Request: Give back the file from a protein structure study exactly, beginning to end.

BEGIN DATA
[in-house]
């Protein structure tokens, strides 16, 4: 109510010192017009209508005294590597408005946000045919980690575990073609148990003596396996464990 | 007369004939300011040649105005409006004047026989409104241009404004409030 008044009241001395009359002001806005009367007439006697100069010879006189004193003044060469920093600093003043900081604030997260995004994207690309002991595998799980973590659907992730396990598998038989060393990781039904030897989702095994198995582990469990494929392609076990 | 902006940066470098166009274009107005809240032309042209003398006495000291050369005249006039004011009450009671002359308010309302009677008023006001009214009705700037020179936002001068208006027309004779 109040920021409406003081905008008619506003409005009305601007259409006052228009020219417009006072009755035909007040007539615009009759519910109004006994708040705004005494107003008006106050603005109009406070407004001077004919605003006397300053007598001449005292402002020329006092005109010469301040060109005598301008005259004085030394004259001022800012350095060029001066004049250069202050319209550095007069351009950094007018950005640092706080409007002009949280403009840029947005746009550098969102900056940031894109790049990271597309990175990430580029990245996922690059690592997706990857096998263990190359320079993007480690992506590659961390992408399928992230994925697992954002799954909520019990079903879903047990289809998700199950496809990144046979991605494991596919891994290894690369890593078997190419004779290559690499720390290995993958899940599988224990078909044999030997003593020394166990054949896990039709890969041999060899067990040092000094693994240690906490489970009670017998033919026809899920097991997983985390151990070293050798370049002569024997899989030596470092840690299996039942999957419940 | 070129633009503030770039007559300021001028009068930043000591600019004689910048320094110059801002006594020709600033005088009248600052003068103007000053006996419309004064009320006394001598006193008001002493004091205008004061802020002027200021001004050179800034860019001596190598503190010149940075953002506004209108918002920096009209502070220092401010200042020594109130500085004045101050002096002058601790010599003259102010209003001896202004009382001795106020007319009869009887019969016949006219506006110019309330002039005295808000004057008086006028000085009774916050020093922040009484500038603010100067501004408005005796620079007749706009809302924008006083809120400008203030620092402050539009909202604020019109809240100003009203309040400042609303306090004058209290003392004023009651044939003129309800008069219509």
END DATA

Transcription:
[in-house]
């Protein structure tokens, strides 16, 4: 109510010192017009209508005294590597408005946000045919980690575990073609148990003596396996464990 | 007369004939300011040649105005409006004047026989409104241009404004409030 008044009241001395009359002001806005009367007439006697100069010879006189004193003044060469920093600093003043900081604030997260995004994207690309002991595998799980973590659907992730396990598998038989060393990781039904030897989702095994198995582990469990494929392609076990 | 902006940066470098166009274009107005809240032309042209003398006495000291050369005249006039004011009450009671002359308010309302009677008023006001009214009705700037020179936002001068208006027309004779 109040920021409406003081905008008619506003409005009305601007259409006052228009020219417009006072009755035909007040007539615009009759519910109004006994708040705004005494107003008006106050603005109009406070407004001077004919605003006397300053007598001449005292402002020329006092005109010469301040060109005598301008005259004085030394004259001022800012350095060029001066004049250069202050319209550095007069351009950094007018950005640092706080409007002009949280403009840029947005746009550098969102900056940031894109790049990271597309990175990430580029990245996922690059690592997706990857096998263990190359320079993007480690992506590659961390992408399928992230994925697992954002799954909520019990079903879903047990289809998700199950496809990144046979991605494991596919891994290894690369890593078997190419004779290559690499720390290995993958899940599988224990078909044999030997003593020394166990054949896990039709890969041999060899067990040092000094693994240690906490489970009670017998033919026809899920097991997983985390151990070293050798370049002569024997899989030596470092840690299996039942999957419940 | 070129633009503030770039007559300021001028009068930043000591600019004689910048320094110059801002006594020709600033005088009248600052003068103007000053006996419309004064009320006394001598006193008001002493004091205008004061802020002027200021001004050179800034860019001596190598503190010149940075953002506004209108918002920096009209502070220092401010200042020594109130500085004045101050002096002058601790010599003259102010209003001896202004009382001795106020007319009869009887019969016949006219506006110019309330002039005295808000004057008086006028000085009774916050020093922040009484500038603010100067501004408005005796620079007749706009809302924008006083809120400008203030620092402050539009909202604020019109809240100003009203309040400042609303306090004058209290003392004023009651044939003129309800008069219509």